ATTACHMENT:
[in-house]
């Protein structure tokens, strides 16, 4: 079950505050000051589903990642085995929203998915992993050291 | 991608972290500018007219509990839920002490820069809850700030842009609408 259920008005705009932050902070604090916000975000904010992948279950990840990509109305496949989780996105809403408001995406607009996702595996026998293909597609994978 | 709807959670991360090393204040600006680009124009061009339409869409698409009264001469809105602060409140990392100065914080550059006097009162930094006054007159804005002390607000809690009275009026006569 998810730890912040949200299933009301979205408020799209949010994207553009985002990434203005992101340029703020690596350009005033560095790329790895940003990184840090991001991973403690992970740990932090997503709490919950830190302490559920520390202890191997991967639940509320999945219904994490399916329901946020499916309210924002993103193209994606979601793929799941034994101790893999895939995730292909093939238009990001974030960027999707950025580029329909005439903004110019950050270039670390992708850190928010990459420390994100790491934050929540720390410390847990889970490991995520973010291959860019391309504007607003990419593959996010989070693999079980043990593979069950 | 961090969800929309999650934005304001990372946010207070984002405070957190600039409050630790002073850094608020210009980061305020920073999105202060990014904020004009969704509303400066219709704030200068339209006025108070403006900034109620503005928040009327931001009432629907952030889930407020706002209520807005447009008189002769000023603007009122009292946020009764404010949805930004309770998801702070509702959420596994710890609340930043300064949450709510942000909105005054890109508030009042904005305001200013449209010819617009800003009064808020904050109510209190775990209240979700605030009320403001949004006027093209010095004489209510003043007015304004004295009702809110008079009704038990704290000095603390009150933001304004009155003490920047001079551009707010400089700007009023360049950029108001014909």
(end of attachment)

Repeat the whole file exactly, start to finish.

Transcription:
[in-house]
């Protein structure tokens, strides 16, 4: 079950505050000051589903990642085995929203998915992993050291 | 991608972290500018007219509990839920002490820069809850700030842009609408 259920008005705009932050902070604090916000975000904010992948279950990840990509109305496949989780996105809403408001995406607009996702595996026998293909597609994978 | 709807959670991360090393204040600006680009124009061009339409869409698409009264001469809105602060409140990392100065914080550059006097009162930094006054007159804005002390607000809690009275009026006569 998810730890912040949200299933009301979205408020799209949010994207553009985002990434203005992101340029703020690596350009005033560095790329790895940003990184840090991001991973403690992970740990932090997503709490919950830190302490559920520390202890191997991967639940509320999945219904994490399916329901946020499916309210924002993103193209994606979601793929799941034994101790893999895939995730292909093939238009990001974030960027999707950025580029329909005439903004110019950050270039670390992708850190928010990459420390994100790491934050929540720390410390847990889970490991995520973010291959860019391309504007607003990419593959996010989070693999079980043990593979069950 | 961090969800929309999650934005304001990372946010207070984002405070957190600039409050630790002073850094608020210009980061305020920073999105202060990014904020004009969704509303400066219709704030200068339209006025108070403006900034109620503005928040009327931001009432629907952030889930407020706002209520807005447009008189002769000023603007009122009292946020009764404010949805930004309770998801702070509702959420596994710890609340930043300064949450709510942000909105005054890109508030009042904005305001200013449209010819617009800003009064808020904050109510209190775990209240979700605030009320403001949004006027093209010095004489209510003043007015304004004295009702809110008079009704038990704290000095603390009150933001304004009155003490920047001079551009707010400089700007009023360049950029108001014909």